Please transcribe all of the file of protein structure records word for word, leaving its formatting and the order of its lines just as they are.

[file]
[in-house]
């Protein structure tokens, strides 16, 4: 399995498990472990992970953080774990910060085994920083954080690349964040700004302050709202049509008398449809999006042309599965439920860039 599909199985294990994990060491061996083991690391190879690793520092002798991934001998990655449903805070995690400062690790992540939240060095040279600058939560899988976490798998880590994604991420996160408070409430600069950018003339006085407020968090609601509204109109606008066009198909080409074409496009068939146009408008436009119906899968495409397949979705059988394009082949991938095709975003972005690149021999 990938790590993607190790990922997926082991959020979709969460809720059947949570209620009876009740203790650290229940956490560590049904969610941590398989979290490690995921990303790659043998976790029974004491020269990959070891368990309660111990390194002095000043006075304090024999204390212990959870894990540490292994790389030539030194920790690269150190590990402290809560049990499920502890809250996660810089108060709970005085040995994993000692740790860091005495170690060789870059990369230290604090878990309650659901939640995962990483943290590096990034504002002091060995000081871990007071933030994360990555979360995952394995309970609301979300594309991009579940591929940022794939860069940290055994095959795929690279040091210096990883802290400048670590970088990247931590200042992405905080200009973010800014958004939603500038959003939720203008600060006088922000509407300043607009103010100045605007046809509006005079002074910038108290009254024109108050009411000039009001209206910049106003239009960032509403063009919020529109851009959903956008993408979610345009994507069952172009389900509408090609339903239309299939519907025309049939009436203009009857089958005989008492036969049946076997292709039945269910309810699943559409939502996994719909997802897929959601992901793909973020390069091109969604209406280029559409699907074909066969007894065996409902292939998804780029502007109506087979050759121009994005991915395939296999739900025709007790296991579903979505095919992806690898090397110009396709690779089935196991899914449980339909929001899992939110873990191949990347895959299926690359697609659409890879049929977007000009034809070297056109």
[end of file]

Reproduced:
[in-house]
């Protein structure tokens, strides 16, 4: 399995498990472990992970953080774990910060085994920083954080690349964040700004302050709202049509008398449809999006042309599965439920860039 599909199985294990994990060491061996083991690391190879690793520092002798991934001998990655449903805070995690400062690790992540939240060095040279600058939560899988976490798998880590994604991420996160408070409430600069950018003339006085407020968090609601509204109109606008066009198909080409074409496009068939146009408008436009119906899968495409397949979705059988394009082949991938095709975003972005690149021999 990938790590993607190790990922997926082991959020979709969460809720059947949570209620009876009740203790650290229940956490560590049904969610941590398989979290490690995921990303790659043998976790029974004491020269990959070891368990309660111990390194002095000043006075304090024999204390212990959870894990540490292994790389030539030194920790690269150190590990402290809560049990499920502890809250996660810089108060709970005085040995994993000692740790860091005495170690060789870059990369230290604090878990309650659901939640995962990483943290590096990034504002002091060995000081871990007071933030994360990555979360995952394995309970609301979300594309991009579940591929940022794939860069940290055994095959795929690279040091210096990883802290400048670590970088990247931590200042992405905080200009973010800014958004939603500038959003939720203008600060006088922000509407300043607009103010100045605007046809509006005079002074910038108290009254024109108050009411000039009001209206910049106003239009960032509403063009919020529109851009959903956008993408979610345009994507069952172009389900509408090609339903239309299939519907025309049939009436203009009857089958005989008492036969049946076997292709039945269910309810699943559409939502996994719909997802897929959601992901793909973020390069091109969604209406280029559409699907074909066969007894065996409902292939998804780029502007109506087979050759121009994005991915395939296999739900025709007790296991579903979505095919992806690898090397110009396709690779089935196991899914449980339909929001899992939110873990191949990347895959299926690359697609659409890879049929977007000009034809070297056109």